Road to Hell Essay Sample
- Pages: 4
- Word count: 837
- Rewriting Possibility: 99% (excellent)
- Category: racism
Get Full Essay
Get access to this section to get all help you need with your essay and educational issues.Get Access
Introduction of TOPIC
Rennalls cited cultural differences and Baker’s offensive racial comments for his resignation. Rennalls’s resignation came a day after his interview with John Baker, his direct superior. Baker had a perception that Rennalls, a Barracanian, got along better with other Barracanians than Europeans. Baker knew a lot about Rennalls, about how Rennalls had attended London University for four years, about his political involvement, about his father’s political background, and about his “sensitiv[ity] to any sign of condescension on the part of expatriates.” The case “Road to Hell” is a story about the interaction of two characters with different backgrounds, personalities and points of view. John Baker is a successful western chief engineer of the Barracania’s branch of a multinational company. In the case it is mentioned that John Baker is an English expatriate, so we assume that he is white, possibly born in Canada.
Baker thinks he has an edge in working in a foreign country because he has experience in understanding a regional staff’s psychology and knowing exactly how to get along with locals. Baker has been working to prepare Matthew Rennalls to be his successor in the chief engineer’s position. Rennalls, on the other hand, is a young engineer who represents the new generation of patriotic, well-educated Barracania’s professionals. His four years as a student at London University made him especially sensitive to political, racial and equality issues involving relations between his culture and western influence. The last meeting between two case characters ended up in a disaster. Instead of accepting the chief engineer position, Matt turns in his resignation, insulted by John’s farewell interview and advice. This incident not only leaves Baker puzzled about what he might have said wrong, but also puts the future of the company’s relations with its regional staff and authorities in jeopardy.
>This case is one of many examples of how people from different cultures and backgrounds do not take
In the effort to teach Rennalls to better cooperate with this leadership, Baker even offered a historical example. He put European culture on a pedestal of 300 years of development and left Barracania at the bottom of the human history. Baker was not intentionally behaving as an ethnocentric, but an old saying rings true: The road to hell is paved with good intentions. Baker Assume Rennalls is ethnocentric because during the interview, Baker mentioned that Rennalls has been rude to European expatriates not for the first time. He thinks Rennalls is friendlier and get on better with other Barracanians than he does with Europeans. Rendalls denied the accusation and declared that is was the expatriates’ attitude that make him difficult to get along with, not their race. Rendalls by having the fallacy of helplessness.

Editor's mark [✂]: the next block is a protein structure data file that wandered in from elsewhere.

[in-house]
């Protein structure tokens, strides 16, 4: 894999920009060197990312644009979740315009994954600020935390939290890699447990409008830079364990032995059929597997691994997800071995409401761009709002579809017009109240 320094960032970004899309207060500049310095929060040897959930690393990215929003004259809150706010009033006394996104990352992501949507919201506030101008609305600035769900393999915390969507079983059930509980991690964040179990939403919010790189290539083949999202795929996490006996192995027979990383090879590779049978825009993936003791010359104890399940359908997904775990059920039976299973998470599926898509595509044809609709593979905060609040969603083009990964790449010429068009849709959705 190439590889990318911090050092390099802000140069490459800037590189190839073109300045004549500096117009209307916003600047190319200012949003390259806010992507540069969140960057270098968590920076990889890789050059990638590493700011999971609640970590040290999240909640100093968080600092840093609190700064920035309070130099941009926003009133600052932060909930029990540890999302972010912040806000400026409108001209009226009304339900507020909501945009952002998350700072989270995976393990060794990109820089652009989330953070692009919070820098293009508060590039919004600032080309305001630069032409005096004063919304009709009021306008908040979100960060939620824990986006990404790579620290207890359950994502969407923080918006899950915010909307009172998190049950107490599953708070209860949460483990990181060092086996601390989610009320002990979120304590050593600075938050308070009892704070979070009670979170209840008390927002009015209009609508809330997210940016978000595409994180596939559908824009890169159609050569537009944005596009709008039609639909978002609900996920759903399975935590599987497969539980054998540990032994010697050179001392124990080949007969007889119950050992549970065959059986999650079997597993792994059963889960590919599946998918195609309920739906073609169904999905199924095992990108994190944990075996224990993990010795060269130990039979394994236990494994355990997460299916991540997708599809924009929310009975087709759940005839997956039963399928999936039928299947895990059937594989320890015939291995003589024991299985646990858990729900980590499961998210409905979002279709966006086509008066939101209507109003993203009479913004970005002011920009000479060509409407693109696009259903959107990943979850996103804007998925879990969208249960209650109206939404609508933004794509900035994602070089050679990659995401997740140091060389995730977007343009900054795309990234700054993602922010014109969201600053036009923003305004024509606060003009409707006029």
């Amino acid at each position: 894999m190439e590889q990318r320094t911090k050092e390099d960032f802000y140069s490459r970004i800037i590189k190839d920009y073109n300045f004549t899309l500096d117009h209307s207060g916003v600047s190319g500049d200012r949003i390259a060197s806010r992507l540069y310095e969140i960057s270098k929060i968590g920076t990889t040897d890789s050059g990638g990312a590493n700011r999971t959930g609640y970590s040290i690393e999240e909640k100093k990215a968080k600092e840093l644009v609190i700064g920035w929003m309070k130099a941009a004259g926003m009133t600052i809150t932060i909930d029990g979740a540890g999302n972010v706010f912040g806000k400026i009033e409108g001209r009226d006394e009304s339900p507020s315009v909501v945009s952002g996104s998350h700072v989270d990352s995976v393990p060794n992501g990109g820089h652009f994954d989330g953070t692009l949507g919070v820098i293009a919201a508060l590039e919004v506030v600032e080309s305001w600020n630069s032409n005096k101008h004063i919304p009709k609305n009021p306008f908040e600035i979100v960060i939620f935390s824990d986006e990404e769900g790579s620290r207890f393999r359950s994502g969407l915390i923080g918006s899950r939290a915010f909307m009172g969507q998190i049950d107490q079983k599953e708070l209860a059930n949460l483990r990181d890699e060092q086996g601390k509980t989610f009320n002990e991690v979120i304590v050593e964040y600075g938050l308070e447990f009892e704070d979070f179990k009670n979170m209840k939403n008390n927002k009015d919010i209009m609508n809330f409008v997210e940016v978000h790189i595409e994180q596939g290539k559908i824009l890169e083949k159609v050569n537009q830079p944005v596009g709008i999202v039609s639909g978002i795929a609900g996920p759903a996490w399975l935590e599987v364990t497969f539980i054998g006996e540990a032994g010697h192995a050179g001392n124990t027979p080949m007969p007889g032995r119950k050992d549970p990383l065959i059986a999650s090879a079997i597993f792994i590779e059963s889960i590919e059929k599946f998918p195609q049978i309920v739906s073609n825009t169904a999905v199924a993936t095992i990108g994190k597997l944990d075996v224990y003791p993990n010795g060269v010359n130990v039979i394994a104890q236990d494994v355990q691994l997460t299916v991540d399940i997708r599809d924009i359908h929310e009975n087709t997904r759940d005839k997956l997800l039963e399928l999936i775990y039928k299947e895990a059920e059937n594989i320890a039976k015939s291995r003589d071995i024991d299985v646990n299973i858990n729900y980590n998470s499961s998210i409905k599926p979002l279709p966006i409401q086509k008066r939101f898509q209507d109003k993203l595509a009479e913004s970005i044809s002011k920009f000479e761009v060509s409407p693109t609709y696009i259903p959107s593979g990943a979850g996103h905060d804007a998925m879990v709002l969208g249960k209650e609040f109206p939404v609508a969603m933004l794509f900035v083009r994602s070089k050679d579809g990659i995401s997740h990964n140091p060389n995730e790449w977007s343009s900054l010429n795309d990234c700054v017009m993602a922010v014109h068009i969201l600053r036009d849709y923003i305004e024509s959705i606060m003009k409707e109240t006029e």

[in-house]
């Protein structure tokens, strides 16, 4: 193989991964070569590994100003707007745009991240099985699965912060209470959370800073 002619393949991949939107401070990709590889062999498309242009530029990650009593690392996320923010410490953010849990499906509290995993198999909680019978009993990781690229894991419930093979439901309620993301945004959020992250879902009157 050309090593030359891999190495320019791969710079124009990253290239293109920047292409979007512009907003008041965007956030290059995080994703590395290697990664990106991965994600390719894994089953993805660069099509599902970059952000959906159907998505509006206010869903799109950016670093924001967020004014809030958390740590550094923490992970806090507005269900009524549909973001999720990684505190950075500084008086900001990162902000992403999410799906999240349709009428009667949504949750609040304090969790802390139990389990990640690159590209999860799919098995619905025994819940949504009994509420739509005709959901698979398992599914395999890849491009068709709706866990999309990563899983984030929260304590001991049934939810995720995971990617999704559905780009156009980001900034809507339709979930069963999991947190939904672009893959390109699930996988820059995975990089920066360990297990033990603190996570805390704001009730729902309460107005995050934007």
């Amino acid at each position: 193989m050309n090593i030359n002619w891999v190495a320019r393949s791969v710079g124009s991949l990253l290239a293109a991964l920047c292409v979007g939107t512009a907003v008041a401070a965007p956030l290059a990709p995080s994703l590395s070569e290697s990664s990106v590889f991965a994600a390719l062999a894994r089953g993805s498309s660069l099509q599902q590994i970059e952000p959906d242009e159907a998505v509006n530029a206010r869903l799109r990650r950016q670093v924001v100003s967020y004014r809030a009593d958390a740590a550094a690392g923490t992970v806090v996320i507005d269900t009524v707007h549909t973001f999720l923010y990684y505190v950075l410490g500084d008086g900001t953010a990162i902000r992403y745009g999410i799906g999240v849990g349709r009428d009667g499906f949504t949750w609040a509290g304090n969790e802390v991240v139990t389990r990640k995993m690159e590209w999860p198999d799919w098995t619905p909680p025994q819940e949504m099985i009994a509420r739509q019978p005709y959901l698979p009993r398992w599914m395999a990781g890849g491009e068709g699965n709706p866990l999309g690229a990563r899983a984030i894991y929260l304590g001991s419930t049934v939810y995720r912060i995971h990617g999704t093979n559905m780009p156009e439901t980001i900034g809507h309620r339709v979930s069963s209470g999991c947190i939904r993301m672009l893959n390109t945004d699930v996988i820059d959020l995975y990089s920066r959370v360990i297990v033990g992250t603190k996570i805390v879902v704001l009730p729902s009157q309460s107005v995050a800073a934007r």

He accepted the fact that the company senior position was hold by Europeans because they have more experience than the Barracanians and well aware that once Barracanians warrant the experience they will get promote and hold senior position. Several issues Caribbean Bauxite company has to deal with following Rennalls’s departure relates to the void in position of chief engineer; and the possible departure of Barracanian staff given Rennalls’s popularity. They also need to deal with the poor communication channel existent within Caribbean Bauxite Company; possible political implications given Rennalls’s father position in the government; and leadership problem and also the possible factionalism within the organization and negatives effect of ethnocentric approach that might hurt upon Caribbean Bauxite Company. Nonverbal communications play a part in this case.
Baker offered Rennalls a cigarette as he entered the office, a sign of friendship and informality. Baker saw Rennalls stiffen in his chair when he suggested that he was offering “the benefit of my long experience,” and he made a corresponding alteration in his conversation. Rennalls nodded in agreement when Baker justified the need for the meeting. Even when Rennalls offered no comment, Baker took this as a sign to continue. Rennalls offered a “smile of thanks.” When Baker mentioned that Rennalls was friendlier with his fellow Barracanians, and then mentioned the in-house complaint, Rennalls tensed in his chair, then hesitated, a sign of uncertainty, before answering.